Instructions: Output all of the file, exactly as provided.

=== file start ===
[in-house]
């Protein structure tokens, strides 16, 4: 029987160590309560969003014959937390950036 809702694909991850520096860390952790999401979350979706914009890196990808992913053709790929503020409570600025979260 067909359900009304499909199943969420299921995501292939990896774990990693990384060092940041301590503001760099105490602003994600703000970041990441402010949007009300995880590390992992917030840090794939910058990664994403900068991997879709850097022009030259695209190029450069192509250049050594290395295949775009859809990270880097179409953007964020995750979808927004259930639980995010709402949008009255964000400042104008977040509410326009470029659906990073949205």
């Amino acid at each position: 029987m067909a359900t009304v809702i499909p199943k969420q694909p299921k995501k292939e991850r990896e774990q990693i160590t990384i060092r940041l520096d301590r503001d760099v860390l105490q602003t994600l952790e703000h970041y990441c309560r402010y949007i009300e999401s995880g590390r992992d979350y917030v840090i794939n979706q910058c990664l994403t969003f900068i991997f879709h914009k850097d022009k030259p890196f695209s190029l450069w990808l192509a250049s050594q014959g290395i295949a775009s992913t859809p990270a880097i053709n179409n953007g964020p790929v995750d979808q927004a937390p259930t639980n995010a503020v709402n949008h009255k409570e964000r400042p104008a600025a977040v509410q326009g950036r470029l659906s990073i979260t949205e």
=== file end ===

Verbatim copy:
[in-house]
């Protein structure tokens, strides 16, 4: 029987160590309560969003014959937390950036 809702694909991850520096860390952790999401979350979706914009890196990808992913053709790929503020409570600025979260 067909359900009304499909199943969420299921995501292939990896774990990693990384060092940041301590503001760099105490602003994600703000970041990441402010949007009300995880590390992992917030840090794939910058990664994403900068991997879709850097022009030259695209190029450069192509250049050594290395295949775009859809990270880097179409953007964020995750979808927004259930639980995010709402949008009255964000400042104008977040509410326009470029659906990073949205």
């Amino acid at each position: 029987m067909a359900t009304v809702i499909p199943k969420q694909p299921k995501k292939e991850r990896e774990q990693i160590t990384i060092r940041l520096d301590r503001d760099v860390l105490q602003t994600l952790e703000h970041y990441c309560r402010y949007i009300e999401s995880g590390r992992d979350y917030v840090i794939n979706q910058c990664l994403t969003f900068i991997f879709h914009k850097d022009k030259p890196f695209s190029l450069w990808l192509a250049s050594q014959g290395i295949a775009s992913t859809p990270a880097i053709n179409n953007g964020p790929v995750d979808q927004a937390p259930t639980n995010a503020v709402n949008h009255k409570e964000r400042p104008a600025a977040v509410q326009g950036r470029l659906s990073i979260t949205e």